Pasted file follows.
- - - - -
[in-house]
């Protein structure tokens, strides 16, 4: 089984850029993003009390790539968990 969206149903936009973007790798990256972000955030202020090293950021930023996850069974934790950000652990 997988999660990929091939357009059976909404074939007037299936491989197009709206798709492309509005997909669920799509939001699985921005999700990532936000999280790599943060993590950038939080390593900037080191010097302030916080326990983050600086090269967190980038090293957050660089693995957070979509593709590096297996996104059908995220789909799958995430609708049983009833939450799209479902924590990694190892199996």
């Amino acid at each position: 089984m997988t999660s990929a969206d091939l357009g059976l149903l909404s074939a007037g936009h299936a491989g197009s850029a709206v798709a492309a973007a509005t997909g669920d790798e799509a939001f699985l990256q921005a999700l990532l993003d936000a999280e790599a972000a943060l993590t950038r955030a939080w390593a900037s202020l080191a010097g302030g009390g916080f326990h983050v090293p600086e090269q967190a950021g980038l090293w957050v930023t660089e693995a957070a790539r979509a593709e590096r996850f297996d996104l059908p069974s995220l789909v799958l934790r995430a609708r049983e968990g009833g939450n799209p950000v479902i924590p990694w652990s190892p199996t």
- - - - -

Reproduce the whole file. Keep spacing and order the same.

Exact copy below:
[in-house]
């Protein structure tokens, strides 16, 4: 089984850029993003009390790539968990 969206149903936009973007790798990256972000955030202020090293950021930023996850069974934790950000652990 997988999660990929091939357009059976909404074939007037299936491989197009709206798709492309509005997909669920799509939001699985921005999700990532936000999280790599943060993590950038939080390593900037080191010097302030916080326990983050600086090269967190980038090293957050660089693995957070979509593709590096297996996104059908995220789909799958995430609708049983009833939450799209479902924590990694190892199996």
């Amino acid at each position: 089984m997988t999660s990929a969206d091939l357009g059976l149903l909404s074939a007037g936009h299936a491989g197009s850029a709206v798709a492309a973007a509005t997909g669920d790798e799509a939001f699985l990256q921005a999700l990532l993003d936000a999280e790599a972000a943060l993590t950038r955030a939080w390593a900037s202020l080191a010097g302030g009390g916080f326990h983050v090293p600086e090269q967190a950021g980038l090293w957050v930023t660089e693995a957070a790539r979509a593709e590096r996850f297996d996104l059908p069974s995220l789909v799958l934790r995430a609708r049983e968990g009833g939450n799209p950000v479902i924590p990694w652990s190892p199996t």